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6

There has been a good deal of discussion on this topic, and it has been no small source of conflict between several of the main firmware players in the high-performance DIY drone flight controller world. The short version is that based on evidence gathered from flight recorder logs, the ICM series gyros are more sensitive to electrical and mechanical noise ...


6

It's not superior, it's just good enough, cheap enough and may be more noise resistant than ICM20602. There's a bunch of flight controllers with dual IMUs onboard. For example, Lumenier Lux F7 has MPU6000 and ICM20602, you can choose which one to use. SP Racing F7 and H7 series use two ICM20602s fused together. Also, there's BrainFPV Radix which uses ...


6

There is actually no such thing as a 6-axis gyro; the correct term for this is "IMU", which stands for "Inertial Measurement Unit". An IMU is a device that combines several inertial sensors that measure the craft's orientation and position in space. The 6-axis IMU is a composite sensor, which contains two different types of 3-axis sensors on one chip. ...


4

TL;DR: The configurable scale ranges for the accelerometer, gyroscope, and magnetometer on the MPU-9250 IMU affect the maximum resolution and range of the reported values. As you increase the full-scale range setting, the maximum value/rate that can be reported by the IMU before the IMU is saturated increases, but the resolution of the value/rate decreases. ...


4

A three-axis gyro measures the speed of rotation in three-axis - pitch, roll, and yaw. A six-axis gyro is a slight misnomer, as it is a three-axis gyro with a three-axis accelerometer, which measures acceleration in three axes (x, y, and z). As it can measure the acceleration from gravity, these sensors can be used to determine which way is down relative to ...


3

This is the best damned reference on rotations: Representing Attitude: Euler Angles, Unit Quaternions, and Rotation by James Diebel of Stanford University (dated 2006-10-20). You didn't specify, but you're almost certainly using the Tait-Bryan convention-- which is first yaw, then pitch, then roll-- for rotation axes. You're also possibly using NED for ...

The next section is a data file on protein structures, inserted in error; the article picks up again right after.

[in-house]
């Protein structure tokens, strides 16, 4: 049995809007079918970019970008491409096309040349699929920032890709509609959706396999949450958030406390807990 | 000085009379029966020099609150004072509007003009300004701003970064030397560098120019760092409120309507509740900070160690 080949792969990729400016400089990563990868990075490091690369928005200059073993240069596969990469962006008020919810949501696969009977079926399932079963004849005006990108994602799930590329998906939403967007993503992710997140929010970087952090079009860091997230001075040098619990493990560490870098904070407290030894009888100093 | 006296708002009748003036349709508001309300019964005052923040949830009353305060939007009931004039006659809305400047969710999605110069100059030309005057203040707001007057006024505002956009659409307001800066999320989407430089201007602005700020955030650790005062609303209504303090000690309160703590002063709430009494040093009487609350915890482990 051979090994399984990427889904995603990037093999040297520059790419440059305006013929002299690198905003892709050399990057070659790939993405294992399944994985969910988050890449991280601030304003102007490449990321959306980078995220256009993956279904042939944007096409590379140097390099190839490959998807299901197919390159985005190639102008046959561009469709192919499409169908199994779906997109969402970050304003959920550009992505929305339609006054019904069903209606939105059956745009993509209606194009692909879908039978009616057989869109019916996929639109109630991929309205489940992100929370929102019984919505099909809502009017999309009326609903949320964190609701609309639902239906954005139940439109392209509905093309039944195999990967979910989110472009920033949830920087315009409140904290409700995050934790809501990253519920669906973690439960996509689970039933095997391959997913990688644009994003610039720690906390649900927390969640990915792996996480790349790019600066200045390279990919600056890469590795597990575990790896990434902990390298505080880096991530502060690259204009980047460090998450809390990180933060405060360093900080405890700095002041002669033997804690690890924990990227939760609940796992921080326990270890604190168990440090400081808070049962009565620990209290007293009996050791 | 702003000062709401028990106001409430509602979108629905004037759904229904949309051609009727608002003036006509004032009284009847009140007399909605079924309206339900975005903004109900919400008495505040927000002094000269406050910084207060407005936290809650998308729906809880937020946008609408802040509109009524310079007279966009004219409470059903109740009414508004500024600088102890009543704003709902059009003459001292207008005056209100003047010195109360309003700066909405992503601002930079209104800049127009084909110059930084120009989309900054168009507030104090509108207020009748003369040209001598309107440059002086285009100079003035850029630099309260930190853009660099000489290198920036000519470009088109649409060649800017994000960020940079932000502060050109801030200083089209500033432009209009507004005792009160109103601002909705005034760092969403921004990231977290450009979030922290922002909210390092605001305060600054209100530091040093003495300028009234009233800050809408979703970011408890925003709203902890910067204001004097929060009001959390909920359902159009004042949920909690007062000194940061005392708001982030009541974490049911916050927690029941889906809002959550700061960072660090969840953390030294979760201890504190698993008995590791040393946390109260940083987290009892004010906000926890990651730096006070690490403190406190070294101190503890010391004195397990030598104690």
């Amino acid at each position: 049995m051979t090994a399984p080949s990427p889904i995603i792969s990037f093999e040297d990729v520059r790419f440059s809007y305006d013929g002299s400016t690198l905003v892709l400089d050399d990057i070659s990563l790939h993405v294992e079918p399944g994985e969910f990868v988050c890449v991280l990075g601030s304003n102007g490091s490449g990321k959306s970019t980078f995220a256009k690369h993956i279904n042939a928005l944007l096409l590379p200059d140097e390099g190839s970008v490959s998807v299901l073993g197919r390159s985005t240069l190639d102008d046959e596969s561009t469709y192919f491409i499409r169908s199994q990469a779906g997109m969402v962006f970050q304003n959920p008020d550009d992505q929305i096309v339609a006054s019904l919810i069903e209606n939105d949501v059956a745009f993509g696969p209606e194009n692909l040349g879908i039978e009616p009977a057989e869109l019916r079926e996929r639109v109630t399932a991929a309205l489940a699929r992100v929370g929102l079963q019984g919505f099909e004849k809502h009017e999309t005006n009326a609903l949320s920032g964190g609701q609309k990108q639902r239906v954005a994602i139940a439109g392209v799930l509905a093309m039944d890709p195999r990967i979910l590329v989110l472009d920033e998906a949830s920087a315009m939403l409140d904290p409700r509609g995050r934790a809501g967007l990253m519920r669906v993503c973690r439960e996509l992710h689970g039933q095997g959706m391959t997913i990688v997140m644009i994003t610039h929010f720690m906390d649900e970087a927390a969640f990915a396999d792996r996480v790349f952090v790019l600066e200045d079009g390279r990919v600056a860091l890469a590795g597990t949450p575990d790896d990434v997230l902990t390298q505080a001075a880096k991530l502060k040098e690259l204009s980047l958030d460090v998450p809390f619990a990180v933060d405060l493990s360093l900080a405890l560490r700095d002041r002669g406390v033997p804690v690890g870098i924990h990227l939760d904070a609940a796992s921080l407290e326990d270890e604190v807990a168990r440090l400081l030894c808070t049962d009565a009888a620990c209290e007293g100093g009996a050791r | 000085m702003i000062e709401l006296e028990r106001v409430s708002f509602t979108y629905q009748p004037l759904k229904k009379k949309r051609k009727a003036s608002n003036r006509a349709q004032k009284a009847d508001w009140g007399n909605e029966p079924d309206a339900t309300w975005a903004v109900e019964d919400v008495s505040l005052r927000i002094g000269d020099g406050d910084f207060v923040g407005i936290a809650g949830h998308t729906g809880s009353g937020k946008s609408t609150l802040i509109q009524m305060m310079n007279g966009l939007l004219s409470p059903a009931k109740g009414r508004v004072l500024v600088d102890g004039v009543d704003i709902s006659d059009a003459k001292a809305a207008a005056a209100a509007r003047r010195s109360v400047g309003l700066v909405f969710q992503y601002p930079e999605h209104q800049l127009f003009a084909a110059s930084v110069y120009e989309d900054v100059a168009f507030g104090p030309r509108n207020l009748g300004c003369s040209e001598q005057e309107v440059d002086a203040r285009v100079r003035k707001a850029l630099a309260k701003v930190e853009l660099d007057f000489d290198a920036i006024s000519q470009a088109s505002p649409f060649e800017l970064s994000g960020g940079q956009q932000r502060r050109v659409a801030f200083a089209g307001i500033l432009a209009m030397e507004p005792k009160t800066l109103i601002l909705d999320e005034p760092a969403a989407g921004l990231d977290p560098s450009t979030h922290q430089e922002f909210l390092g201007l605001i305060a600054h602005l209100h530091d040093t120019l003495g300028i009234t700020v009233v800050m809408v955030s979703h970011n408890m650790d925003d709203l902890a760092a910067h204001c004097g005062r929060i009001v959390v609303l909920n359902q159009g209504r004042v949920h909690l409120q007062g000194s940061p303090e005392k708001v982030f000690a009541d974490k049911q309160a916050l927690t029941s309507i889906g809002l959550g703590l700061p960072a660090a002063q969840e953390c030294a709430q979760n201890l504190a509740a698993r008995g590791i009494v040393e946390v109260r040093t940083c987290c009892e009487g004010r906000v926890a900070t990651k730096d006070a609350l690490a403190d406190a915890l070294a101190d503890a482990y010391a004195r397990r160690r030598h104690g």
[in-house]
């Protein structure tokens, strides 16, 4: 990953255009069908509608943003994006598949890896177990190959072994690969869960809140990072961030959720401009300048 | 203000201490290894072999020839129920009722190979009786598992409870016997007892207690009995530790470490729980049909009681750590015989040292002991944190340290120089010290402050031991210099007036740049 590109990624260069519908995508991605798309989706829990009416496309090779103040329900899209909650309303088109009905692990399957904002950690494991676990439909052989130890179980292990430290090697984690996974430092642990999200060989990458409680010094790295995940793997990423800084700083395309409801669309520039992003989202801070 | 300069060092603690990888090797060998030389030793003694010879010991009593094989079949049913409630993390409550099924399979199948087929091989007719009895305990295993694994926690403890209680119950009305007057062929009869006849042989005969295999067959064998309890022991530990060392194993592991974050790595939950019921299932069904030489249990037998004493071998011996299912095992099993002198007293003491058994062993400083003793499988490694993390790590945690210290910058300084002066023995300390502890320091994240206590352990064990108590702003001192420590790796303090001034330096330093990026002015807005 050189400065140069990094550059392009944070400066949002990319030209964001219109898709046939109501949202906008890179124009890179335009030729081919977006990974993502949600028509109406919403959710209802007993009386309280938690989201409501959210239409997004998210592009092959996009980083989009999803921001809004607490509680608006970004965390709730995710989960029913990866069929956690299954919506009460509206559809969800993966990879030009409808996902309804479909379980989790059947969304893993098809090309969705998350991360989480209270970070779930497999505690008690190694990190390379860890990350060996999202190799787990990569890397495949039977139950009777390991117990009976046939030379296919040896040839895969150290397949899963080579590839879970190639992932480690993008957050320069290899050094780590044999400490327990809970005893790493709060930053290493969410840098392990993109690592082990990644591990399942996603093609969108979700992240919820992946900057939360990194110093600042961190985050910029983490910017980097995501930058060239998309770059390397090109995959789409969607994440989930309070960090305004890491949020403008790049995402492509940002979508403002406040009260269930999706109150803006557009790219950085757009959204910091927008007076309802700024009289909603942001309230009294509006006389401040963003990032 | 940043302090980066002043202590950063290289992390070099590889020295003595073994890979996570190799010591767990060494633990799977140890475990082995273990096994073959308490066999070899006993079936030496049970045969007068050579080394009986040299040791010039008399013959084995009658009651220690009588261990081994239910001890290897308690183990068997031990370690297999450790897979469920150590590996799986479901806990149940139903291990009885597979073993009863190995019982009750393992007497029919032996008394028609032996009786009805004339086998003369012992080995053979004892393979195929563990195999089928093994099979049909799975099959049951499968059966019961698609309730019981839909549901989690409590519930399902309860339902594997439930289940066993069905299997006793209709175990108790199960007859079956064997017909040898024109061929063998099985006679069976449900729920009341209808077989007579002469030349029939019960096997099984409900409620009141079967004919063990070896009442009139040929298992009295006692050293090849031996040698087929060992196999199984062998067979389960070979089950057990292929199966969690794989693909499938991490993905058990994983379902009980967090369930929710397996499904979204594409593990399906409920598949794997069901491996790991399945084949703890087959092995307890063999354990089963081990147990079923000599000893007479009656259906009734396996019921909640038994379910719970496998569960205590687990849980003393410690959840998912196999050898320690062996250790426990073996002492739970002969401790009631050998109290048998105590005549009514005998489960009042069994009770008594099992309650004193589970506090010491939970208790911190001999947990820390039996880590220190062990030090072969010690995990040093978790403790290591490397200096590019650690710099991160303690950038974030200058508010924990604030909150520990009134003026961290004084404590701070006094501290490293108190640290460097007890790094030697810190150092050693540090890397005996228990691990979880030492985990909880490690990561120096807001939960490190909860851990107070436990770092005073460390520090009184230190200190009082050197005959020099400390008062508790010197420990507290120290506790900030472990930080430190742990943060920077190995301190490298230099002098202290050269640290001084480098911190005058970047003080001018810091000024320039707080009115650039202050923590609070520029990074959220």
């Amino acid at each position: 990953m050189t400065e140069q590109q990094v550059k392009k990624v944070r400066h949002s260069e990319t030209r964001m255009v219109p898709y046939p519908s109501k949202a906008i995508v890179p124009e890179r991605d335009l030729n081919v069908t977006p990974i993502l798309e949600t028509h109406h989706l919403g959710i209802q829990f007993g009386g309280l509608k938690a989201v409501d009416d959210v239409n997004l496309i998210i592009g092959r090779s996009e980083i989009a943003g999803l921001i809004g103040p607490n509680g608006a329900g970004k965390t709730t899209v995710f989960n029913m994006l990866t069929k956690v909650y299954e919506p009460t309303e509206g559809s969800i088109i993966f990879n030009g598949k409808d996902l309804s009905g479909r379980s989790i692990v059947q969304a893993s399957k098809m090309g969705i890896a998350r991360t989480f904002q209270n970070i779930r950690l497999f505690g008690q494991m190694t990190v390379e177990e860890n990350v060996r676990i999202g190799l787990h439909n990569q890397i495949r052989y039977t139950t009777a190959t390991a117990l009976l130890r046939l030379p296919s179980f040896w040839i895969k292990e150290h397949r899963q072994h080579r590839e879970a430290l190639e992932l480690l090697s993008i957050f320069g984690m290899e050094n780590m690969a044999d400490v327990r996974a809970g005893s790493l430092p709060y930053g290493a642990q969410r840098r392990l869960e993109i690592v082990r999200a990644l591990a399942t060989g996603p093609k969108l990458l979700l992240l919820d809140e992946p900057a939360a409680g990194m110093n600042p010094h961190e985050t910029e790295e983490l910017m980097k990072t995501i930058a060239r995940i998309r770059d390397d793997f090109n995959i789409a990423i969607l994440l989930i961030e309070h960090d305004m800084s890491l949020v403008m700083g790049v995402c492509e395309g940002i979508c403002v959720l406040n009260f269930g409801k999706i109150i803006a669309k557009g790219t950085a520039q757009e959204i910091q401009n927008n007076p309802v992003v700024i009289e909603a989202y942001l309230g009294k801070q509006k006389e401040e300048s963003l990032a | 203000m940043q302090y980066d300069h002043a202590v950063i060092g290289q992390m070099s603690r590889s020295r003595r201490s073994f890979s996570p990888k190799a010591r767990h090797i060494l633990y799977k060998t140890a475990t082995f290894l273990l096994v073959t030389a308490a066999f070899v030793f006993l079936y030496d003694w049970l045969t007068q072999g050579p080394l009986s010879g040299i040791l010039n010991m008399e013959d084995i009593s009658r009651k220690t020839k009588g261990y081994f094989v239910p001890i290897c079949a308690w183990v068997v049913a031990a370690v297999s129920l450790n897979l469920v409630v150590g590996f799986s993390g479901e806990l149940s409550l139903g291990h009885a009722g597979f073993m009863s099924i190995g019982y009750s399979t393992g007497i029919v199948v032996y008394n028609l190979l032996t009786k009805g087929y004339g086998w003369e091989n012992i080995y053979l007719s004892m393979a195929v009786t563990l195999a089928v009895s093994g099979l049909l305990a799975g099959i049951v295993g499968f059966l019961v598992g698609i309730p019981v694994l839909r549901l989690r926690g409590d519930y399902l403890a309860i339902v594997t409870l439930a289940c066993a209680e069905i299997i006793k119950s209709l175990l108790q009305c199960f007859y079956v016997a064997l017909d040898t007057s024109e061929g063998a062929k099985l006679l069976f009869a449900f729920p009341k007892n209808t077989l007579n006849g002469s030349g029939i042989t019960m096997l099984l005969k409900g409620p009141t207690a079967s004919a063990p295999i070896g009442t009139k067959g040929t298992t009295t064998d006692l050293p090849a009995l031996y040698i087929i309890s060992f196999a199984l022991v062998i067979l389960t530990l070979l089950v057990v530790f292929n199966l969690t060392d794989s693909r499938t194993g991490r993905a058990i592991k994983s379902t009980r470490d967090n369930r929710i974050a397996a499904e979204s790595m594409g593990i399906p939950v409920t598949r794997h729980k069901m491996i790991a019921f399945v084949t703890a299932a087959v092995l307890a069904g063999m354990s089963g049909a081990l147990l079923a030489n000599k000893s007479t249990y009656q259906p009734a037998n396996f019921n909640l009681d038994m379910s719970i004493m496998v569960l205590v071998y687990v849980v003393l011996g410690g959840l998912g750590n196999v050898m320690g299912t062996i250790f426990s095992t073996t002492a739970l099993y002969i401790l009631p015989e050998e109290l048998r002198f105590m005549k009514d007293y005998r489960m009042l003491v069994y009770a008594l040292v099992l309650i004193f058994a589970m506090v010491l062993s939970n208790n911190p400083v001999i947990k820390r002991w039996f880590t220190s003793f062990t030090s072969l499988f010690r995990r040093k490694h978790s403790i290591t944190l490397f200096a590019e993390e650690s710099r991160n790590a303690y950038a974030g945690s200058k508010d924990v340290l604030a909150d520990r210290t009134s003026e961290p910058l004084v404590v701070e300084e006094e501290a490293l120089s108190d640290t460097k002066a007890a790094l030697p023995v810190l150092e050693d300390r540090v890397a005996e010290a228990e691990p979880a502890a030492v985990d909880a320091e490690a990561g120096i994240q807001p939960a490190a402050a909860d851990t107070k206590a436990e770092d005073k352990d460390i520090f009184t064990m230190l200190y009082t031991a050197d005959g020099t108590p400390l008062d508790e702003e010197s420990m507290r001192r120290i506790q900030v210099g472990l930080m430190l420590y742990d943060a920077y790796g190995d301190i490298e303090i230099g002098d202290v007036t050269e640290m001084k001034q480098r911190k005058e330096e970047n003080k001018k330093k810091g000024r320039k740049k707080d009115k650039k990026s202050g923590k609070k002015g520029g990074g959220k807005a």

3

The full scale range is the largest value that the sensor can report; this is usually a balance of sensitivity to word length. If you have 8 bits to report the value, how many deg/s do you make one bit? The more deg/s you use per bit, you can report a bigger full-scale value but you loose sensitivity as the minimum change reported increases. As an example, ...


2

You need to be specific about what IMU hardware you are using, like a general purpose IC like MPU6050 (gyro + accelerometer), or flight controllers like Pixhawk, pixRacer, etc .. In Order for you to achieve a fine tuned, linear input-output response, you need to take care of few things firsts and accept some constraints : you cannot fully get rid of ...


1

A large change in acceleration doesn't necessarily mean a big change in velocity. Since the chance in velocity is the integral of the acceleration, the velocity will barely change if the acceleration spikes quickly for example. Something that I don't quite understand is why the two graphs doesn't match. By definition, the acceleration should be negative when ...


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